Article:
In Majdal Shams, the largest Druze village in Golan Heights on the Israeli-Syrian border, the Druze bride Mona is engaged to get married with Tallel, a television comedian that works in the... See full summary »
In the wake of Israel's 2006 bombardment of Lebanon, a determined woman finds her way into the country convincing a taxi cab driver to take a risky journey around the scarred region in search of her sister and her son.
Nada Abou Farhat,
Beirut, 1982: a young Palestinian refugee helps an Israeli fighter pilot escape from PLO captivity because he wants to visit his ancestral family home. En route through war-torn Lebanon their relationship develops into a close bond.
Abdallah El Akal,
Salma Zidane, a widow, lives simply from her grove of lemon trees in the West Bank's occupied territory. The Israeli defense minister and his wife move next door; the Secret Service orders the trees removed for security. The stoic Salma seeks assistance from the Palestinian Authority (useless), Israeli army (dismissive), and a young attorney, Ziad Daud, who takes the case; this older client attracts him. While the courts deliberate, the Israelis fence her trees and prohibit her from entering the grove. As the trees wither, the defense minister's wife and, separately, an Israeli journalist, look on Salma with sympathy. In this allegory, does David stand a chance against Goliath? Written by
Lemon tree very pretty and the lemon flower is sweet, but the fruit de-da de-da?
At its heart, Lemon Tree has the simplistic Blue Peter logic of many a Middle-East Conflict Film. There might be bureaucracies, politics, religion and culture in the way, but if ordinary people could just talk to each . . .
The 'ordinary people' are also usually those disenfranchised in a cross-cultural way. In Bridge Over the Wadi, they were children. In Lemon Tree, it is women who pick up the, 'if only we could live together' banner.
Salma is a Palestinian widow. She has lived on the green line border between Israel and the West Bank for decades. She tends a lemon grove. Handed down to her through generations. She barely scrapes an existence from it, but it is her whole world.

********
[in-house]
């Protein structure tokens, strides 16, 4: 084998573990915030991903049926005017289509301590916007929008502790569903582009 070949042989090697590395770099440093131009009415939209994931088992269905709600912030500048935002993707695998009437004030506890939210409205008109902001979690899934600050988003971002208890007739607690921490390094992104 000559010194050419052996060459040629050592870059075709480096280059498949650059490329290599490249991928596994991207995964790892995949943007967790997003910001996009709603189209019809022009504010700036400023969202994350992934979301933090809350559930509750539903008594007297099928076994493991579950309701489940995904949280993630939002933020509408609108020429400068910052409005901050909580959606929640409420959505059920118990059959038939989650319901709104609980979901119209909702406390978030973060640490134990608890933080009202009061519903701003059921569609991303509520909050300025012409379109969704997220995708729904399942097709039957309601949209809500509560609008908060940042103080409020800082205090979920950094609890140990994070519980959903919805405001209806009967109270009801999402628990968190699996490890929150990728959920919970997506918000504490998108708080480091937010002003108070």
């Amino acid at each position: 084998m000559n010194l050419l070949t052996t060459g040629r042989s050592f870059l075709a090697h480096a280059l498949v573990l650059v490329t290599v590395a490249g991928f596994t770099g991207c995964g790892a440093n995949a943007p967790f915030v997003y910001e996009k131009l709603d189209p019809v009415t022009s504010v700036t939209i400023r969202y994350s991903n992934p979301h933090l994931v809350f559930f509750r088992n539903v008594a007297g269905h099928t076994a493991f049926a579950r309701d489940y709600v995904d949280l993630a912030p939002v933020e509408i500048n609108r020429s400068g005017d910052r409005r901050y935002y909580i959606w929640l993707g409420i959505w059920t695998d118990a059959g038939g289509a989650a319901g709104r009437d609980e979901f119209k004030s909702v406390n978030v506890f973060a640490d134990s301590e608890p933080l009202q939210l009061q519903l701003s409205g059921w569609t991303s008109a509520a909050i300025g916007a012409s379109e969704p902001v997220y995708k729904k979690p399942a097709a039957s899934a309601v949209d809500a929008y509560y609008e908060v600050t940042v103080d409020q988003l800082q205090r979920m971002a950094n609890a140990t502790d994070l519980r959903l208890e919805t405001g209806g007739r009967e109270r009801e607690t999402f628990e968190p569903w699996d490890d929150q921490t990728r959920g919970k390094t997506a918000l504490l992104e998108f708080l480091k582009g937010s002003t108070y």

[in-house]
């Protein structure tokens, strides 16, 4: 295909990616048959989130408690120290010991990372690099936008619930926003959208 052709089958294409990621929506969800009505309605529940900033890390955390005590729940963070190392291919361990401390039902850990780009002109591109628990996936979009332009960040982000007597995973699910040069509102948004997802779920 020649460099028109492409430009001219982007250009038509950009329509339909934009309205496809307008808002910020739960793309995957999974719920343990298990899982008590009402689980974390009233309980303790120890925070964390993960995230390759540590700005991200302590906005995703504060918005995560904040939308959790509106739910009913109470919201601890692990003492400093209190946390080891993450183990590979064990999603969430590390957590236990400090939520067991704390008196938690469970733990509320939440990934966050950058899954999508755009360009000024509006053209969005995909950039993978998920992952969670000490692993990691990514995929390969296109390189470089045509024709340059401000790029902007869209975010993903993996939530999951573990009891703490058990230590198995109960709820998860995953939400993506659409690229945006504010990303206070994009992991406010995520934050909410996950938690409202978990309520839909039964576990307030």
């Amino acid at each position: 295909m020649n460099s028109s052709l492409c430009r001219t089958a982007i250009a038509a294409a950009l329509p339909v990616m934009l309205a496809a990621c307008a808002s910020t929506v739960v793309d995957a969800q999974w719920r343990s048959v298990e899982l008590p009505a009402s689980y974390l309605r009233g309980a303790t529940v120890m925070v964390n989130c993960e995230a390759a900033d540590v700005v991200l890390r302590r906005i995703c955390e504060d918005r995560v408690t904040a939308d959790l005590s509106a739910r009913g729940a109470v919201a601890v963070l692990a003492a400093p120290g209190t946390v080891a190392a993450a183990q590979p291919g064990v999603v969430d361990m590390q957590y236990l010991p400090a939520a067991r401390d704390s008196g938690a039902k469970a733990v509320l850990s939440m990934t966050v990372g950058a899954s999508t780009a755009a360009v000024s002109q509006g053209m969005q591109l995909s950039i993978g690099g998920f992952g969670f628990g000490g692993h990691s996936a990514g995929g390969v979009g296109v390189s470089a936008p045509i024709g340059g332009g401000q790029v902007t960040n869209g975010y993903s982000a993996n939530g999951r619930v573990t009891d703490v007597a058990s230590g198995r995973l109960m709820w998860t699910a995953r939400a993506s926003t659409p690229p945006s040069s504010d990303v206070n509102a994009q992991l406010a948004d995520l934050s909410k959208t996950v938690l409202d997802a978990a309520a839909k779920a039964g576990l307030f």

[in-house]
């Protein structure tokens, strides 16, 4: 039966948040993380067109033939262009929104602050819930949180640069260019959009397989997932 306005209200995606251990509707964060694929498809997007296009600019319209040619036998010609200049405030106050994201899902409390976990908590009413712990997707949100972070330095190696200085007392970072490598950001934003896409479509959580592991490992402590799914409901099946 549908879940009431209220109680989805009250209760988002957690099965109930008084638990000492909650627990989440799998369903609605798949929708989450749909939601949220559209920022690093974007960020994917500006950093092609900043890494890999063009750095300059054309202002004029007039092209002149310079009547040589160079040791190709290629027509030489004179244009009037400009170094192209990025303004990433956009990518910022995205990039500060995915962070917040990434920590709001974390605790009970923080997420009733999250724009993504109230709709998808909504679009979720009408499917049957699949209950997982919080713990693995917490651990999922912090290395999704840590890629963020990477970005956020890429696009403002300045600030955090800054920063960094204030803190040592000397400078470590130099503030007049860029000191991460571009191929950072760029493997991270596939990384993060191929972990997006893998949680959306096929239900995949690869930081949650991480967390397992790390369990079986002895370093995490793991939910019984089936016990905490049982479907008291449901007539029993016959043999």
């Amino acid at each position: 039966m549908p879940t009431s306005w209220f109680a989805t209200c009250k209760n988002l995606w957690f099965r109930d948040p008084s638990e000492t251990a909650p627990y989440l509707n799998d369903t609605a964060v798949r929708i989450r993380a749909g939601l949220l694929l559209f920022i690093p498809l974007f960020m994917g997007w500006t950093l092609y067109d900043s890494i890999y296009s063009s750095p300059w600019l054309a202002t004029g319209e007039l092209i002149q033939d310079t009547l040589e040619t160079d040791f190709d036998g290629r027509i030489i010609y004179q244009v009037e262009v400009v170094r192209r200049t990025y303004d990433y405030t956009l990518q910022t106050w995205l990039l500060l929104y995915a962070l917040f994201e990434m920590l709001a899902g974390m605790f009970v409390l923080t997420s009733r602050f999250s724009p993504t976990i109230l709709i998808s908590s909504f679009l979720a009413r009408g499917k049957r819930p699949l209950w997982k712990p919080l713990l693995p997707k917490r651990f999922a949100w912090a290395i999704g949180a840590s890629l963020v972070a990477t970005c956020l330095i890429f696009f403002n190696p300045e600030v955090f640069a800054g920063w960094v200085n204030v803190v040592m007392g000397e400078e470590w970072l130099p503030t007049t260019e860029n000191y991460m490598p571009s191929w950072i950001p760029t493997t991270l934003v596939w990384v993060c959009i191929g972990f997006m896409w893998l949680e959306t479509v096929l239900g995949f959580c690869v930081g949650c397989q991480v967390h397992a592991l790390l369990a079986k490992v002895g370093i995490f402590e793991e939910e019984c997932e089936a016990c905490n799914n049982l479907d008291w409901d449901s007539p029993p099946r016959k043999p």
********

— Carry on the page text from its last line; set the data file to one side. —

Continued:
On the opposite side, the Israeli Defense Minister moves into a big new house facing her lemon grove. The Israeli security forces declare the proximity of Salma's trees a security threat. They issue orders to uproot them. Salma engages Ziad Daud, a Palestinian lawyer. They go to the Israeli Supreme Court to try to save the trees.
Meanwhile, Mira Navon, the Defense Minister's wife, is trapped in her luxurious new home but pretty miserable. She feels increasingly sympathetic to Salma's plight. Hubby makes public expressions of concern, but says he cannot go against the recommendations of security forces.
As an interim measure, Salma is prevented from entering the grove. The trees start to shrivel. This disparity is highlighted when the Navons throw a lavish party, with 'authentic Egyptian food.' But realise that that the caterer hasn't brought lemons. It seems a minor matter to pick up a few lemons from the adjoining grove . . .
With films like this, it is always tempting to look for bias. Although it was part-funded by the Israeli Film Council that doesn't make it pro-Israeli in this case. It's based on a true stories but (as always) there will be claims that it is too 'pro-Palestinian' or 'pro-Israeli' in the telling. Director Eran Riklis was born in Jerusalem, raised in USA, Canada and Brasil, graduated from film school in England, and now lives in Tel Aviv. He claims his film is, "about solitude as it is reflected in the lives of two women."
One of the film's main contributions is to explain the impossible deadlock and how both sides are pretty powerless, given their institutions, to change much. The Israeli Supreme Court verdict, when it comes, is gut-wrenching. But Palestinian officialdom seems more worried about propriety than the widow's attempts to protect her property. It is all superficially civilised. Lemon Tree initially disappoints me for not being more hard-hitting on political themes. But given how the politics of both sides can be excruciatingly tedious, Riklis has made a wise choice in turning real life political drama into a simple human interest story. In that, it Lemon Tree achieves something of a microcosm for the disputes. But does the film make creative and constructive inroads, or is it simply a pleasant and aesthetic way of not coming to terms?
Most of the comments I hear about how remarkably even-handed it is have come from liberal Israeli commentators. And there is much truth in their view. But a gulf still exists. There are no end of projects (and movies) focussing on peace initiatives between the two sides. Palestinians are often unhappy that such projects ignore the inequalities between them and Israeli Jews. Or act as a conscience-salve for the Israelis. "Existence first, co-existence later", has became a common Palestinian slogan. Lemons are a major crop in the area. They need a lot of water. Just like Salma, banished from her own grove, the Palestinians do not control their own water supply. Just like Salma, in times of crisis, they may lack the means of survival. Palestinians seeing Lemon Tree may agree about its even-handedness. Yet, like Salma, leave a little less sanguine about the value of emotional empathy between the two women. Or so sympathetic to the understanding Mira. Yet in the festering political deadlock, films of such beauty are still better than nothing.
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